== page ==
You may have heard about the Sunday BART delay due to minor smoke/fire in the transbay tube. Here's my story.
At about 1:53, I tagged my clipper card and was descending the stairs to the 16th and Mission platform when I heard the announcement: "Due to equipment problems, there is no service to the East Bay."
What?! Turned around and walked to the station attendant, who confirmed that there had been a fire in the Transbay Tube (this was later downgraded to smoke), and that he wasn't sure when service would be restored, and that I should get to Embarcadero to see about getting a bus.
Thankfully I had no time constraints on getting back to the East Bay, so it was all very adventurous, rather than a royally inconvenient pain in the ass.
Took the 14 bus to Embarcadero and went into the station hoping for guidance. This came in an unexpected package: I met a man and a woman in the process of giving the station attendant what could euphemistically be called a piece of their mind. They were just finishing their rant as I approached, and as they turned to leave the man spoke knowledgeably about AC Transit Bay Bridge bus service, so I fell in with them. And found out why they were hopping mad.
Both the man, who introduced himself to me as Richard, and the woman, whose name I never got, had passed the station attendant as they walked to the ticket machine to purchase the fare for their respective destinations. Then, just as they were about to put their tickets into the turnstile, the attendant says to them: "there is no service to the East Bay." Predictable customer reaction: "Well why didn't you tell me when I was putting money into the machine!!!" Not as predictable response: "Well you didn't ask." Predictable customer reaction: apoplectic (e.g., You are BART, I assume that there will be a train when I buy my ticket because that is the service in which your organization specializes, etc).
What's worse is that when the woman asked "well what do I do now?" the official response was "you should talk to the Muni guy." She walked over to the Muni guy who was like, "we only run buses in SF, and the Transbay Tube is all BART, so go talk to them." Totally true--getting BART riders to Oakland is certainly not Muni's job. Then the BART guy, who had time to brainstorm, recommended that she go to the Transbay Bus Terminal, though he could give neither precise directions nor the actual bus route she should take. Round 2 of apoplectic indignation ensued.
Thanks to Richard, we walked down to the temporary terminal (the planned upgrade looks muy excelente, btw), where the AC Transit driver insisted we pay our fare, despite futile protests. I helped Richard out with 3 $1 bills for the $4 fare as he had no cash, we boarded, made it to 19th Street, and we were back in the system.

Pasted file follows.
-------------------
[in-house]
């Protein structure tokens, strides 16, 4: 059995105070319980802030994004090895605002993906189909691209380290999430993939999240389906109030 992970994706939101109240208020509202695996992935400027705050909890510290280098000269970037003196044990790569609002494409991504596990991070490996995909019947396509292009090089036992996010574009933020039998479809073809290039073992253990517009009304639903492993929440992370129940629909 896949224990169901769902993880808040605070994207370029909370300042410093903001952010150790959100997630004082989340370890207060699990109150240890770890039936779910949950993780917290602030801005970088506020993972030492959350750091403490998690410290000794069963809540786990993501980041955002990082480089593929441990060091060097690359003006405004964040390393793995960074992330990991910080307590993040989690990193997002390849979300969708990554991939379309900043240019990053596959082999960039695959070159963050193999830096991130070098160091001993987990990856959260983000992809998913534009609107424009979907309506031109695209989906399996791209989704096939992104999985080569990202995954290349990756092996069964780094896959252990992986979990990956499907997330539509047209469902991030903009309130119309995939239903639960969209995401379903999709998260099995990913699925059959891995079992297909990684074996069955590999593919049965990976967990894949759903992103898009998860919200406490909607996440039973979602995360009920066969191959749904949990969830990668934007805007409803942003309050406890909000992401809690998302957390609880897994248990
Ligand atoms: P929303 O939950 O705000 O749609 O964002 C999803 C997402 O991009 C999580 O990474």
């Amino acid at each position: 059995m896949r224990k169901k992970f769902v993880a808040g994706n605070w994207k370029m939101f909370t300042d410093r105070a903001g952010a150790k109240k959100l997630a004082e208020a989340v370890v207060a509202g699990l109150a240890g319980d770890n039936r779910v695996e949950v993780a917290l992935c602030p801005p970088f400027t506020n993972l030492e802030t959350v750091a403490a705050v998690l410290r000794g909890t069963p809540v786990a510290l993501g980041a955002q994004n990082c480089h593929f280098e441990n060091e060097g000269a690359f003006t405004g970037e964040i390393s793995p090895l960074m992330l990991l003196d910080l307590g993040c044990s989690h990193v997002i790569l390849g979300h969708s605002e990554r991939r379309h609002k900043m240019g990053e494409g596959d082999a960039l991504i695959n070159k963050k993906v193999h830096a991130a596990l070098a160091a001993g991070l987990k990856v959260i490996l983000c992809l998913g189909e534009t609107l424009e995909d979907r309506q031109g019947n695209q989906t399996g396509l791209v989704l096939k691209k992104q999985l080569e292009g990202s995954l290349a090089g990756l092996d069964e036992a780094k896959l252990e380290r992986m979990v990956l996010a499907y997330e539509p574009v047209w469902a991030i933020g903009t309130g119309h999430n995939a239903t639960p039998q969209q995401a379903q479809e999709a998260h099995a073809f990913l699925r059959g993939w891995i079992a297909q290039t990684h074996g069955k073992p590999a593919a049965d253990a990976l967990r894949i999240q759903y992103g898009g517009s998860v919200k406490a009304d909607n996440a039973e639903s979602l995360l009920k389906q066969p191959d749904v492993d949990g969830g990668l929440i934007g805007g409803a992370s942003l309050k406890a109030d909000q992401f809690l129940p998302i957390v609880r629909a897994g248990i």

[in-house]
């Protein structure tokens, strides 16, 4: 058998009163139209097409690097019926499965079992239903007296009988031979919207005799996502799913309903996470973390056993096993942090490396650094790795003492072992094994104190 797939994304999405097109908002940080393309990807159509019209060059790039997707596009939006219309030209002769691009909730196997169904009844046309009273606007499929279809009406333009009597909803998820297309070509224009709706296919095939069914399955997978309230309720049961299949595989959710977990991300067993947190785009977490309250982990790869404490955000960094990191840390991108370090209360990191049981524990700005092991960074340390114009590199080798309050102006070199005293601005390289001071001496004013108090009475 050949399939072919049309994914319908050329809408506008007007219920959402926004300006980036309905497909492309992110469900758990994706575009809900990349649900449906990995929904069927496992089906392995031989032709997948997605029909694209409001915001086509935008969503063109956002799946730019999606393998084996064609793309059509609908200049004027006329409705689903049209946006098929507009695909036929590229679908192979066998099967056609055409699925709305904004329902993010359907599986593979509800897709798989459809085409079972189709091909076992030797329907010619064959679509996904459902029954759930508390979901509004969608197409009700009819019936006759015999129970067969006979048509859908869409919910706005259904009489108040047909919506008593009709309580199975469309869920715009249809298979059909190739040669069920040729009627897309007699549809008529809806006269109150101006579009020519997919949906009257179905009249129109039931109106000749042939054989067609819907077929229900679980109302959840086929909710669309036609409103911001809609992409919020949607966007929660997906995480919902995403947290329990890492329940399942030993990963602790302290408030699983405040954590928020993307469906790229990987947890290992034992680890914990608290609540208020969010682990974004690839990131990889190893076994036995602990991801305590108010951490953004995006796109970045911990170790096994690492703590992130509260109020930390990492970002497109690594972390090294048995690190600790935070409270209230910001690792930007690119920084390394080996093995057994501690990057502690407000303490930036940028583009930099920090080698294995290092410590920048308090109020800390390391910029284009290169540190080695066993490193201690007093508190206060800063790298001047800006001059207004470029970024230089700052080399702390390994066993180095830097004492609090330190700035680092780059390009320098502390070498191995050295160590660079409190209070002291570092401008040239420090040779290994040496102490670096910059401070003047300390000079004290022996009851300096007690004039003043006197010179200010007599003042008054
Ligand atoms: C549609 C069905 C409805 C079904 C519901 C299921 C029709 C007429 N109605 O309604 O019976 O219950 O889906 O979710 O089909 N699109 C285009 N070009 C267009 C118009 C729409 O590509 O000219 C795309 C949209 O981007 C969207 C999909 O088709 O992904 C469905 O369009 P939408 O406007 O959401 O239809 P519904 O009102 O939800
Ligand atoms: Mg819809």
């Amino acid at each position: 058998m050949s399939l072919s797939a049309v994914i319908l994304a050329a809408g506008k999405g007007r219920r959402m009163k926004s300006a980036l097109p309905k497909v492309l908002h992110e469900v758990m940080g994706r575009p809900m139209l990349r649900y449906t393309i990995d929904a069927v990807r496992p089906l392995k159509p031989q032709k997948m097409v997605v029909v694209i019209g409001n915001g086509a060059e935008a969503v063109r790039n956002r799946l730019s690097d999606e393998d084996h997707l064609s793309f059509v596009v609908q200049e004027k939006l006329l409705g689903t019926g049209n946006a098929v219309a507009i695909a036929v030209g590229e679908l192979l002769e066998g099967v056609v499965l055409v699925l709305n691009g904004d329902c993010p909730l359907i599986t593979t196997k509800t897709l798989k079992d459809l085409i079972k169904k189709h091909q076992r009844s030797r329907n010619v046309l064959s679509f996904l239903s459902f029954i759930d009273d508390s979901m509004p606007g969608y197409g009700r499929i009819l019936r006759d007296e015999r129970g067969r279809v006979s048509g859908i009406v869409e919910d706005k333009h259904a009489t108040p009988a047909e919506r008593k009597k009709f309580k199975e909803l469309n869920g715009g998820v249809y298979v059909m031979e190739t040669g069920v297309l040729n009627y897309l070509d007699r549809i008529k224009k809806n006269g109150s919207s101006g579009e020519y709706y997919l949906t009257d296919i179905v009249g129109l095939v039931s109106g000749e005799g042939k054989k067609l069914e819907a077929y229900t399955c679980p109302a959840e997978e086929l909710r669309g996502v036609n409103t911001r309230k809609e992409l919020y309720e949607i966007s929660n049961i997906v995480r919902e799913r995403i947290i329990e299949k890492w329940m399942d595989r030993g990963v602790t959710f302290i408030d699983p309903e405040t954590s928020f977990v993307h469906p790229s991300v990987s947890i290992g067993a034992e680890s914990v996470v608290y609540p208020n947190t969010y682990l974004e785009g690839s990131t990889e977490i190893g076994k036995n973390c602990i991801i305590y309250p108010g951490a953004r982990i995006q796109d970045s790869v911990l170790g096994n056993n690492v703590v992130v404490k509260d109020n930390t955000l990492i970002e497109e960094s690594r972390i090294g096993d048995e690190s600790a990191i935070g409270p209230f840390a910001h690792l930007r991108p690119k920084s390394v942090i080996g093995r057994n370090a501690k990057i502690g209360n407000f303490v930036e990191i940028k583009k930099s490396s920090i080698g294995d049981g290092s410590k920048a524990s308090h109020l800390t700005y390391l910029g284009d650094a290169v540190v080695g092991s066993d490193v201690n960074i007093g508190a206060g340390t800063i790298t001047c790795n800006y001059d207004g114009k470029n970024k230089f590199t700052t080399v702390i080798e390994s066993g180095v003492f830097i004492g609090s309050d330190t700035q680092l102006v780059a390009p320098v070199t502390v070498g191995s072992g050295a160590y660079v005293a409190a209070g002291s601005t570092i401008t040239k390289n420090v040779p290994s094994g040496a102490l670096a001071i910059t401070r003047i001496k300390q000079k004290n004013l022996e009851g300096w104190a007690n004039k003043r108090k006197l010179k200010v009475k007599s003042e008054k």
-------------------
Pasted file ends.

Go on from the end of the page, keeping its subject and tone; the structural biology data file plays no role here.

1) I double, or triple payed my transit fares today. I tagged my Clipper at 16th and Mission, and as I left I got a sticker on the card from the attendant so I wouldn't have to pay to get into the next station. I paid to get onto Muni. I paid $4 to get across the Bay Bridge. But when we arrived at 19th St, the attendant asked us all to tag out of the fare gates after we walked in through the emergency exit, otherwise the tickets would get all befuddled. I should have anticipated something like that, but wasn't thinking. So--I tagged in at 16th and Mission, left, paid Muni and AC Transit to take me to 19th Street Oakland, where I paid BART for being broken. Nice. I also paid BART for going from 19th to Walnut Creek.
(NB BART cards track your entrances and exits, such that if you enter a station with a paying ticket, but then leave the destination station without inserting your ticket into the turnstile, you cannot re-enter any BART station with said ticket unless you see the attendant. Which would mean either confessing, or enthusiastically defending an excuse, and dealing with the shame they heap on you. Been there.)
2) BART's utterly nonexistent contingency plan and bone-headed customer service. The Transbay Tube is the critical piece of the network--every train goes through it, it's underwater, and there are only two tracks. Track damage anywhere else may only snarl one line, and in many places there are more than two tracks. Not so in the concrete tube beneath the sea floor. Given the vulnerability of this segment, BART should have free shuttle buses ready to dispatch. Anything less is unacceptable. Seemingly having no plan is simply pathetic. One time in Boston, a green line MBTA trolley broke down in a snowstorm, and complimentary shuttle buses arrived 20 minutes later. As for customer service--maybe attendants were trained to assist customers in the event of service outages and this guy just slept through that session. Or maybe BART's official policy is like, "if we're broken, you gotta find another way. Sorry!" This would not surprise me.
Bottom line: BART should be thanking its lucky stars that this happened on a Sunday afternoon, and only lasted 45 minutes before they started single tracking trains through the tube. If the tube was shut down during a weekday commute, there is no way BART could handle the thousands of unexpectedly stranded irate customers. PR nightmare.